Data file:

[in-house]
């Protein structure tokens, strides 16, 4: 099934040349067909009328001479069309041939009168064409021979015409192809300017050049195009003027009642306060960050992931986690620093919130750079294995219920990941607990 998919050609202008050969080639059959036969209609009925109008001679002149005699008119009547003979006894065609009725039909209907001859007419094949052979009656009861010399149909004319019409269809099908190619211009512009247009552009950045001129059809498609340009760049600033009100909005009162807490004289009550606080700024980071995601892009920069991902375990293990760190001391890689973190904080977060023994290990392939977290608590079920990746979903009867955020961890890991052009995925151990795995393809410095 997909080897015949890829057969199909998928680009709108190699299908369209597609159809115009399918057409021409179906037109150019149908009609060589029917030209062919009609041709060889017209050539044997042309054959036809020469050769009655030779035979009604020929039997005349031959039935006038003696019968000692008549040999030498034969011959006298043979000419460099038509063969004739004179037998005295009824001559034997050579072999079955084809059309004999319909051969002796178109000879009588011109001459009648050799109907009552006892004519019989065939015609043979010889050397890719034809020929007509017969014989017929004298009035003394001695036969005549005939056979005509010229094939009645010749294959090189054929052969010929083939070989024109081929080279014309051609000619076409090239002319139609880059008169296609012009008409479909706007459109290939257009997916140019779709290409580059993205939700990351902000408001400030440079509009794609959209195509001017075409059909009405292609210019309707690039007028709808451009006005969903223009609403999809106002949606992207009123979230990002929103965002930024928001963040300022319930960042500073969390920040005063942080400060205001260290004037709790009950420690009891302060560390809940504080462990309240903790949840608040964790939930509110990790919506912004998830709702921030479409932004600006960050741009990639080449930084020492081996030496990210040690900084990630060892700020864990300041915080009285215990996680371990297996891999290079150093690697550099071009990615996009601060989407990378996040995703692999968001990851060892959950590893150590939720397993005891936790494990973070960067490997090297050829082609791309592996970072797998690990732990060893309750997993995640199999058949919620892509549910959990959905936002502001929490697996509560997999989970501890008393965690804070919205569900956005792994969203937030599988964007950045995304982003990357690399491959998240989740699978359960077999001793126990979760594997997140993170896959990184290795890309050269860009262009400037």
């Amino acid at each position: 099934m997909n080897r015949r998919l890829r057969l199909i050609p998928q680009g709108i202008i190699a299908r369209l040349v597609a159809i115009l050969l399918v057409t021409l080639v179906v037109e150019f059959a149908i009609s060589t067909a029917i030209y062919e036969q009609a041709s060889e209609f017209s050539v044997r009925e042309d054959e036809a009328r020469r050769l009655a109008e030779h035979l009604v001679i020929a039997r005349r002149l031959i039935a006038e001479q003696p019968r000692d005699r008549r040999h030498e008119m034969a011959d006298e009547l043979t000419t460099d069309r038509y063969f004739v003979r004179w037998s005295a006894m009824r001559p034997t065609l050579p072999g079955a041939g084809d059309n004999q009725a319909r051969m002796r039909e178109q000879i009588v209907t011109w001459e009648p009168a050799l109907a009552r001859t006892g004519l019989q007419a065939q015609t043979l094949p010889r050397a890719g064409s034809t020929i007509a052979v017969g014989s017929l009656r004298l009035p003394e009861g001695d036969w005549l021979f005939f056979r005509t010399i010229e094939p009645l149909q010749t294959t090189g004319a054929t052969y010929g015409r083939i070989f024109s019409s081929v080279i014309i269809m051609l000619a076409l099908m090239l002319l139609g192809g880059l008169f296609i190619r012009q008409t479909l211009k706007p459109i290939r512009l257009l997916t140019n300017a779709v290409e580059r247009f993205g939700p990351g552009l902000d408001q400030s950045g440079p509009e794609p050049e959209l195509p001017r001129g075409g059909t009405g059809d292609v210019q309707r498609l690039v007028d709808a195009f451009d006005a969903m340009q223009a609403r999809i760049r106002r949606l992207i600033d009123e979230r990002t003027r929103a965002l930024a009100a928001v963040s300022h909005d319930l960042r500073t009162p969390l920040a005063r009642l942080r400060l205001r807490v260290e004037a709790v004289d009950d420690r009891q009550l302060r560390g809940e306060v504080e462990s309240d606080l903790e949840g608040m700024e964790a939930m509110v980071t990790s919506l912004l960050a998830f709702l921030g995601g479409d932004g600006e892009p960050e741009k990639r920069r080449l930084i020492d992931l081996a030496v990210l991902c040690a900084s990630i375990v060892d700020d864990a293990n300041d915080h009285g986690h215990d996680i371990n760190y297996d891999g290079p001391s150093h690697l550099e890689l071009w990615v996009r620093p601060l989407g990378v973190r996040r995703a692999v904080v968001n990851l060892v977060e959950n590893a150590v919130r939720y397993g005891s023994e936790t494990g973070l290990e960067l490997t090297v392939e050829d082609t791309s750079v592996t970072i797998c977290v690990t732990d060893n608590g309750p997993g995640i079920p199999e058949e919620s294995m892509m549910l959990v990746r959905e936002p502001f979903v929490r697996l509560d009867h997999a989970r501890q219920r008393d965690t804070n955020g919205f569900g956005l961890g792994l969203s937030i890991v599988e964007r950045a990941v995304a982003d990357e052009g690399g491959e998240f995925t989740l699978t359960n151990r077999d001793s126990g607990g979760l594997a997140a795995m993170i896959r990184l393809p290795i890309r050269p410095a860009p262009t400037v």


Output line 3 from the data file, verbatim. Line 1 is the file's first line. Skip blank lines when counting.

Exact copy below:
């Amino acid at each position: 099934m997909n080897r015949r998919l890829r057969l199909i050609p998928q680009g709108i202008i190699a299908r369209l040349v597609a159809i115009l050969l399918v057409t021409l080639v179906v037109e150019f059959a149908i009609s060589t067909a029917i030209y062919e036969q009609a041709s060889e209609f017209s050539v044997r009925e042309d054959e036809a009328r020469r050769l009655a109008e030779h035979l009604v001679i020929a039997r005349r002149l031959i039935a006038e001479q003696p019968r000692d005699r008549r040999h030498e008119m034969a011959d006298e009547l043979t000419t460099d069309r038509y063969f004739v003979r004179w037998s005295a006894m009824r001559p034997t065609l050579p072999g079955a041939g084809d059309n004999q009725a319909r051969m002796r039909e178109q000879i009588v209907t011109w001459e009648p009168a050799l109907a009552r001859t006892g004519l019989q007419a065939q015609t043979l094949p010889r050397a890719g064409s034809t020929i007509a052979v017969g014989s017929l009656r004298l009035p003394e009861g001695d036969w005549l021979f005939f056979r005509t010399i010229e094939p009645l149909q010749t294959t090189g004319a054929t052969y010929g015409r083939i070989f024109s019409s081929v080279i014309i269809m051609l000619a076409l099908m090239l002319l139609g192809g880059l008169f296609i190619r012009q008409t479909l211009k706007p459109i290939r512009l257009l997916t140019n300017a779709v290409e580059r247009f993205g939700p990351g552009l902000d408001q400030s950045g440079p509009e794609p050049e959209l195509p001017r001129g075409g059909t009405g059809d292609v210019q309707r498609l690039v007028d709808a195009f451009d006005a969903m340009q223009a609403r999809i760049r106002r949606l992207i600033d009123e979230r990002t003027r929103a965002l930024a009100a928001v963040s300022h909005d319930l960042r500073t009162p969390l920040a005063r009642l942080r400060l205001r807490v260290e004037a709790v004289d009950d420690r009891q009550l302060r560390g809940e306060v504080e462990s309240d606080l903790e949840g608040m700024e964790a939930m509110v980071t990790s919506l912004l960050a998830f709702l921030g995601g479409d932004g600006e892009p960050e741009k990639r920069r080449l930084i020492d992931l081996a030496v990210l991902c040690a900084s990630i375990v060892d700020d864990a293990n300041d915080h009285g986690h215990d996680i371990n760190y297996d891999g290079p001391s150093h690697l550099e890689l071009w990615v996009r620093p601060l989407g990378v973190r996040r995703a692999v904080v968001n990851l060892v977060e959950n590893a150590v919130r939720y397993g005891s023994e936790t494990g973070l290990e960067l490997t090297v392939e050829d082609t791309s750079v592996t970072i797998c977290v690990t732990d060893n608590g309750p997993g995640i079920p199999e058949e919620s294995m892509m549910l959990v990746r959905e936002p502001f979903v929490r697996l509560d009867h997999a989970r501890q219920r008393d965690t804070n955020g919205f569900g956005l961890g792994l969203s937030i890991v599988e964007r950045a990941v995304a982003d990357e052009g690399g491959e998240f995925t989740l699978t359960n151990r077999d001793s126990g607990g979760l594997a997140a795995m993170i896959r990184l393809p290795i890309r050269p410095a860009p262009t400037v």